A new complaint filed by investor Bill Browder with the Treasury's Office of Foreign Asset Control alleges that California Rep. Dana Rohrabacher and his staff director, Paul Behrends, violated US sanctions when they accepted anti-Magnitsky Act material from the Russian prosecutor's office and used it to try to undermine the legislation in Washington.
Browder, who spearheaded the passage of the Magnitsky Act in 2012, said Rohrabacher's anti-Magnitsky efforts amounted to providing a service to Russia's deputy prosecutor general Victor Grin, who was sanctioned as part of the Magnitsky Act and would benefit from its repeal.
Rohrabacher's spokesman, Ken Grubbs, responded to the complaint Tuesday morning, characterizing Browder's OFAC filing as an attempt to obfuscate Russia's side of the story and slamming the wealthy investor as "a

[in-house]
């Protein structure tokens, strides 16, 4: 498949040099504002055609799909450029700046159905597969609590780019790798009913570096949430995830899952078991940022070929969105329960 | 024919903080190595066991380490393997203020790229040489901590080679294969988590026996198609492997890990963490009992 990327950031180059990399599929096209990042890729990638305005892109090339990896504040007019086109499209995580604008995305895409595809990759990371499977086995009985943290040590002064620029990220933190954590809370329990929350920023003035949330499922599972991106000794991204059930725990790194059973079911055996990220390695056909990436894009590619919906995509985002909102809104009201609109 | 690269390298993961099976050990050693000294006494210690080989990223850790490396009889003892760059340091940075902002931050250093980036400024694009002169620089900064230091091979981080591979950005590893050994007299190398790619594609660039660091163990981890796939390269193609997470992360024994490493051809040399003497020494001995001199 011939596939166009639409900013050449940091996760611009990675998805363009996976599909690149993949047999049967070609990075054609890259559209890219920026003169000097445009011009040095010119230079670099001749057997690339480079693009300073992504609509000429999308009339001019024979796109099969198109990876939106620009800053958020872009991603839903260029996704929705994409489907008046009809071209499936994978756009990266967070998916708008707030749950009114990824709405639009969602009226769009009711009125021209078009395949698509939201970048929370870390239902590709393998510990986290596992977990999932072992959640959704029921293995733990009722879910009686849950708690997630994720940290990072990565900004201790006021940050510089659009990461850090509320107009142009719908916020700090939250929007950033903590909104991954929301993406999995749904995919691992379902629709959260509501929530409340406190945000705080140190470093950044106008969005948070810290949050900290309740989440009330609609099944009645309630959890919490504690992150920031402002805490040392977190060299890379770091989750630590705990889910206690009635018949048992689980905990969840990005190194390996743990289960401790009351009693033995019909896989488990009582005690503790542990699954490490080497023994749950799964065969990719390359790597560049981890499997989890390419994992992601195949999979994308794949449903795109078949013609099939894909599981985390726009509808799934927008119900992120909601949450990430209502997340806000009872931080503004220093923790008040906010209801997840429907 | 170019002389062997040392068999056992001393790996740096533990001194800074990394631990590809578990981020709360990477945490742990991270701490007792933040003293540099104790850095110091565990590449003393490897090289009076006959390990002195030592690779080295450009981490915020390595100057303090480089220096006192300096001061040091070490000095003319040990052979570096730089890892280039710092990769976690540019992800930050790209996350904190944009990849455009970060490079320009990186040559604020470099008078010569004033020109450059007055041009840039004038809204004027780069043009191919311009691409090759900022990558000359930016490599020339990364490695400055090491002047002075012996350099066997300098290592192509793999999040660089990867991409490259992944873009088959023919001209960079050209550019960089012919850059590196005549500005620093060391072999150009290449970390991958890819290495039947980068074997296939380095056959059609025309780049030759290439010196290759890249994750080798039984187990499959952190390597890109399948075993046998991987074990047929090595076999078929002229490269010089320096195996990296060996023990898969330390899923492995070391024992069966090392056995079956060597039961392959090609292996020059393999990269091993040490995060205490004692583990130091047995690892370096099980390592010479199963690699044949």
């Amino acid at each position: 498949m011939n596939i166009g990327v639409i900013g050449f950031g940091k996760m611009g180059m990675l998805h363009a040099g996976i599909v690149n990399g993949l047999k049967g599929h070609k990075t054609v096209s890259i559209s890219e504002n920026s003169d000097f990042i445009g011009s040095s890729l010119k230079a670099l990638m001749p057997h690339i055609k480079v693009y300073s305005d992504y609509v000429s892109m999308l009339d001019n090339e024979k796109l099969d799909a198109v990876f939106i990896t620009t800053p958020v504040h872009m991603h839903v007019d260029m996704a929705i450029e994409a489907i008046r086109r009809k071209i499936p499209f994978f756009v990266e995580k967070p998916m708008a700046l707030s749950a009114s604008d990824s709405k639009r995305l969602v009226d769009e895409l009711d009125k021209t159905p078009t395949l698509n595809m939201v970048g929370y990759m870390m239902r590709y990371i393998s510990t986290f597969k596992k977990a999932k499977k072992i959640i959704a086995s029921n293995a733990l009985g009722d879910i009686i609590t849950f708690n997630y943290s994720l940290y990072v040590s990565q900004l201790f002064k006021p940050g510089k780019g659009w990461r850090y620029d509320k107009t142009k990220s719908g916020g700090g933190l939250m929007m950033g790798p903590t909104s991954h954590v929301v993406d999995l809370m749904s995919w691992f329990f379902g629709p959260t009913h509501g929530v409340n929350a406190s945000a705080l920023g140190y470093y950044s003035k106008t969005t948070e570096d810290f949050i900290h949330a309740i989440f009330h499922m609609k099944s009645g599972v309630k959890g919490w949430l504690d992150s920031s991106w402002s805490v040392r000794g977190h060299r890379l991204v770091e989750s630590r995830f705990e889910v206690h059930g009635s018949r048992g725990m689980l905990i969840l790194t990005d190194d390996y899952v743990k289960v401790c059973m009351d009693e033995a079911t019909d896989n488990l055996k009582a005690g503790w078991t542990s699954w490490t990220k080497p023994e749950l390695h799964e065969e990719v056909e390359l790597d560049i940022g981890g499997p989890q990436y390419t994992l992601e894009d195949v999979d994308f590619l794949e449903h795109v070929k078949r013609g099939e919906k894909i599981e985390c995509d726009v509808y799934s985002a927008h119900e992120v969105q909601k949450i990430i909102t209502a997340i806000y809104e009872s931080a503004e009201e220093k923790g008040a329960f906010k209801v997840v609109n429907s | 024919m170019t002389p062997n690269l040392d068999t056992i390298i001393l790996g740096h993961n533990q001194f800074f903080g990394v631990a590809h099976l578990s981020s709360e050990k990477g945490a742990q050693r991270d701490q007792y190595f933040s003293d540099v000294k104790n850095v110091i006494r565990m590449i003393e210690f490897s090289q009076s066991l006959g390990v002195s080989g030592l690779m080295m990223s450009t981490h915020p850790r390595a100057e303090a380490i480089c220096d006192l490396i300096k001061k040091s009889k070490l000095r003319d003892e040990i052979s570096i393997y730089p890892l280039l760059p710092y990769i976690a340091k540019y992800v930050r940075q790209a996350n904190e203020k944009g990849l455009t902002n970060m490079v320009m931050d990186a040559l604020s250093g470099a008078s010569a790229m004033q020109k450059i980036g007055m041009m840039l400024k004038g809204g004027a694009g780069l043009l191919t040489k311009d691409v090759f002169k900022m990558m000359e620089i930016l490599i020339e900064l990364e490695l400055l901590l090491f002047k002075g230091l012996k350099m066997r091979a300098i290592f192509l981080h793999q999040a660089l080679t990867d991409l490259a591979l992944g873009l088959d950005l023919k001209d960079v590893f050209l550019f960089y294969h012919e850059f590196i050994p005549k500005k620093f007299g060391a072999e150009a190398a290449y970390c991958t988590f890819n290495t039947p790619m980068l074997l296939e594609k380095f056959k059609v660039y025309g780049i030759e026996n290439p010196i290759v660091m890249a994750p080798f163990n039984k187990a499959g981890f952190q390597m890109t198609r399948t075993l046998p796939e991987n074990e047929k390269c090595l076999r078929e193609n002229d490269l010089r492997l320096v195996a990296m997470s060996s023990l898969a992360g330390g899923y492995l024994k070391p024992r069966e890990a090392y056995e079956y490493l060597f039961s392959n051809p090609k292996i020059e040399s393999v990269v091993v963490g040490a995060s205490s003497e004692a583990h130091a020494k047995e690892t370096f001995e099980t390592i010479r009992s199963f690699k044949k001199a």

Magnitsky is believed to have
accepted a "confidential" document f which he then used to try to undermine the Magnitsky Act on Capitol Hill.
Browder alleged in the complaint that Rohrabacher provided "services" to Russia's deputy general prosecutor, Victor Grin, by attempting to stymie an expansion of the Magnitsky Act being deliberated in Congress last summer.
made personal introductions for lobbyists advocating the Russian government's and Grin's position against the Magnitsky Act." Those people, according to the complaint, include Russian lawyer Natalia Veselnitskaya and Russian-American lobbyist Rinat Akhmetshin — both of whom attended a meeting with Donald Trump Jr. at Trump Tower last June to discuss a possible repeal of the Magnitsky Act.